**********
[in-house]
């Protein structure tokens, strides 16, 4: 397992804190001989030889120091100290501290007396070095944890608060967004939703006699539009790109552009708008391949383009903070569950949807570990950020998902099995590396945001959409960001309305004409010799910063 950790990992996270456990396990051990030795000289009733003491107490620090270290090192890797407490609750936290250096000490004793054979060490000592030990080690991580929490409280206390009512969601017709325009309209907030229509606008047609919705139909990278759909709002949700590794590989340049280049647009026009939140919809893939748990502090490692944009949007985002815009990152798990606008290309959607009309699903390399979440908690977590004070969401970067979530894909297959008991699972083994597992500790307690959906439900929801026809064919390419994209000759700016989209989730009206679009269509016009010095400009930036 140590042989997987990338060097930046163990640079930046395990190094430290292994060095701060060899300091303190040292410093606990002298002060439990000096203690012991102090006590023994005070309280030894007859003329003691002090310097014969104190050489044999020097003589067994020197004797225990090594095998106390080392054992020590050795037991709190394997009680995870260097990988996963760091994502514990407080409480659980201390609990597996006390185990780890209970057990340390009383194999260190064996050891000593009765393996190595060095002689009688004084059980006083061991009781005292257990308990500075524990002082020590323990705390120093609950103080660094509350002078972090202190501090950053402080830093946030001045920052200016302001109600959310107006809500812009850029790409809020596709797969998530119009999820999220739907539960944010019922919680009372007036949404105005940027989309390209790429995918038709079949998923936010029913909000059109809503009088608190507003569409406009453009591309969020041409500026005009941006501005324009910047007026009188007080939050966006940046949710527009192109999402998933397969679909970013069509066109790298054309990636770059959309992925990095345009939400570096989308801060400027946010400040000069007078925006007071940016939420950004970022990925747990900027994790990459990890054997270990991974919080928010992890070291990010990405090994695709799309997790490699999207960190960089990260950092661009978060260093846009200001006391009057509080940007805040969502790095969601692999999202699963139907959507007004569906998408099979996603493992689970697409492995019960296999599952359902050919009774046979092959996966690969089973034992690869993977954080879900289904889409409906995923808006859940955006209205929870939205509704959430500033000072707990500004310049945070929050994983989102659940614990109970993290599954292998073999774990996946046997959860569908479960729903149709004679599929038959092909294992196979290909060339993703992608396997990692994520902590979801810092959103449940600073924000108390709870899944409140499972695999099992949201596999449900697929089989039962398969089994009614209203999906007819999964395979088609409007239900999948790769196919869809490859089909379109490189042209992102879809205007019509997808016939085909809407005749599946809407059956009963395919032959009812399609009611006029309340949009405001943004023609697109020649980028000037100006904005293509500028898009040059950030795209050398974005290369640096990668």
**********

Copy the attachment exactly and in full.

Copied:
[in-house]
């Protein structure tokens, strides 16, 4: 397992804190001989030889120091100290501290007396070095944890608060967004939703006699539009790109552009708008391949383009903070569950949807570990950020998902099995590396945001959409960001309305004409010799910063 950790990992996270456990396990051990030795000289009733003491107490620090270290090192890797407490609750936290250096000490004793054979060490000592030990080690991580929490409280206390009512969601017709325009309209907030229509606008047609919705139909990278759909709002949700590794590989340049280049647009026009939140919809893939748990502090490692944009949007985002815009990152798990606008290309959607009309699903390399979440908690977590004070969401970067979530894909297959008991699972083994597992500790307690959906439900929801026809064919390419994209000759700016989209989730009206679009269509016009010095400009930036 140590042989997987990338060097930046163990640079930046395990190094430290292994060095701060060899300091303190040292410093606990002298002060439990000096203690012991102090006590023994005070309280030894007859003329003691002090310097014969104190050489044999020097003589067994020197004797225990090594095998106390080392054992020590050795037991709190394997009680995870260097990988996963760091994502514990407080409480659980201390609990597996006390185990780890209970057990340390009383194999260190064996050891000593009765393996190595060095002689009688004084059980006083061991009781005292257990308990500075524990002082020590323990705390120093609950103080660094509350002078972090202190501090950053402080830093946030001045920052200016302001109600959310107006809500812009850029790409809020596709797969998530119009999820999220739907539960944010019922919680009372007036949404105005940027989309390209790429995918038709079949998923936010029913909000059109809503009088608190507003569409406009453009591309969020041409500026005009941006501005324009910047007026009188007080939050966006940046949710527009192109999402998933397969679909970013069509066109790298054309990636770059959309992925990095345009939400570096989308801060400027946010400040000069007078925006007071940016939420950004970022990925747990900027994790990459990890054997270990991974919080928010992890070291990010990405090994695709799309997790490699999207960190960089990260950092661009978060260093846009200001006391009057509080940007805040969502790095969601692999999202699963139907959507007004569906998408099979996603493992689970697409492995019960296999599952359902050919009774046979092959996966690969089973034992690869993977954080879900289904889409409906995923808006859940955006209205929870939205509704959430500033000072707990500004310049945070929050994983989102659940614990109970993290599954292998073999774990996946046997959860569908479960729903149709004679599929038959092909294992196979290909060339993703992608396997990692994520902590979801810092959103449940600073924000108390709870899944409140499972695999099992949201596999449900697929089989039962398969089994009614209203999906007819999964395979088609409007239900999948790769196919869809490859089909379109490189042209992102879809205007019509997808016939085909809407005749599946809407059956009963395919032959009812399609009611006029309340949009405001943004023609697109020649980028000037100006904005293509500028898009040059950030795209050398974005290369640096990668």